Celia Gomez and colleagues from the RAND Corporation have released a new research brief that examines Big Lift, a preschool to third-grade initiative designed to boost literacy skills and ensure that children are reading proficiently by third grade (Year 4). The initiative has been implemented in seven US school districts in San Mateo County, California, that have below-average third-grade reading levels. According to the brief, Big Lift seeks to improve third-grade reading through a set of four co-ordinated and integrated “pillars”: High-Quality Preschool, Summer Learning, School Attendance and Family Engagement.
The researchers have examined outcomes for two cohorts of
pupils: Cohort 1 includes pupils in four districts who receive Big Lift services,
and Cohort 2 an additional three districts. Data sources include early
childhood cognitive assessments, kindergarten (Year 1) and first-grade (Year 2)
entry forms completed by parents, and the San Mateo County Office of
Education’s countywide data system.
The current research brief is part of a multiphase
evaluation of Big Lift, and reports on findings after two years of implementation.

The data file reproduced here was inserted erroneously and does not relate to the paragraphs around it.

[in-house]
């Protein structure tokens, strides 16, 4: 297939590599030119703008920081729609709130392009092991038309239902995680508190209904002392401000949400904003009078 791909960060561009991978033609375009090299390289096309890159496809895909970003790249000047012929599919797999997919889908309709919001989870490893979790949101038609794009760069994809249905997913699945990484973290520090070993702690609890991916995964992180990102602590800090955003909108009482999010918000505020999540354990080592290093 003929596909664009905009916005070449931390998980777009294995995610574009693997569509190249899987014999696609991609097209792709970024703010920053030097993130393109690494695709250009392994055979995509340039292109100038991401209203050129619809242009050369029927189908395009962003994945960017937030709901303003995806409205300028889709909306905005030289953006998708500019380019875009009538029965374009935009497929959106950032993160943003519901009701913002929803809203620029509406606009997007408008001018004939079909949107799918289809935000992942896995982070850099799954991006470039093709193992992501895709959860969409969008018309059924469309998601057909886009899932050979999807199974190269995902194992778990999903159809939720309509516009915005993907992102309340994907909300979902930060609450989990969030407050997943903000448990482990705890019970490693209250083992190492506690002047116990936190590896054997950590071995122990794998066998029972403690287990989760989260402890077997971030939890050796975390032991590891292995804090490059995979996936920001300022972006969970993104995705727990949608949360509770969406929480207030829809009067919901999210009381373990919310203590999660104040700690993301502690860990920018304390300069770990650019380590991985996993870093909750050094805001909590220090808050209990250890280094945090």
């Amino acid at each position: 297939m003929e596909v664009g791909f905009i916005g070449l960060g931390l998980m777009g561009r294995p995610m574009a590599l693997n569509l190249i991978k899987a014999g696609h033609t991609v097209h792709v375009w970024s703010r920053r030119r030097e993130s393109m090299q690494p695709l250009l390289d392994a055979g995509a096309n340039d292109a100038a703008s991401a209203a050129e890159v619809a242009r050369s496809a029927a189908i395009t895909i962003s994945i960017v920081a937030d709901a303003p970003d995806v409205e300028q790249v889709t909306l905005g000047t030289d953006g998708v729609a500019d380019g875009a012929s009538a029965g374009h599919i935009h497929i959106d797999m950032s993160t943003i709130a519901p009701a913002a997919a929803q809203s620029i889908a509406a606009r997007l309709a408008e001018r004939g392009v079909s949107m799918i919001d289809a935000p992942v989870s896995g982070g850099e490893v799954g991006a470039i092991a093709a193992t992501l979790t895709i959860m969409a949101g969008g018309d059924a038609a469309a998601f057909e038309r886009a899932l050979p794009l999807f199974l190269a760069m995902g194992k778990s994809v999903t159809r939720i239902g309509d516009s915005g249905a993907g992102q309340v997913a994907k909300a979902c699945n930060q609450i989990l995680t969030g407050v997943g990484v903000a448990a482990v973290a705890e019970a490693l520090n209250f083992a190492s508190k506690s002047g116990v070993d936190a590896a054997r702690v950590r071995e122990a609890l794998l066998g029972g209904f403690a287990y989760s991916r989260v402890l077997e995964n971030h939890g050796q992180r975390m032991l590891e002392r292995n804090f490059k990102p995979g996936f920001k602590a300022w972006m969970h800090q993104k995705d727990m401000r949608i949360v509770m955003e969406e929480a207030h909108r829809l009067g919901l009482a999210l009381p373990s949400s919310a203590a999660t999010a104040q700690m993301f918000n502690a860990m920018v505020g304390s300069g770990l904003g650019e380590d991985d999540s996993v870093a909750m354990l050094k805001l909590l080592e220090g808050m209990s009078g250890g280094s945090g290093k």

Key findings are as follows:
Lift preschool children in the 2017–2018 kindergarten class were better
prepared for kindergarten than demographically similar peers who did not attend
preschool — but they were less prepared than similar peers who attended non–Big
Lift preschool programmes.
who attended two years of Big Lift preschool were more kindergarten-ready than
similar peers who attended only one year.
the 2016–2017 kindergarten class, Big Lift preschool children had reading
levels at the end of kindergarten and the start of first grade that were on par
with similar peers who attended other preschool programmes and higher than
similar peers who attended no preschool at all.
Source: The Big
Lift preschool, two years in: What have we learned so far? (2018), RAND Corporation Research Briefs RB-10047-SVCF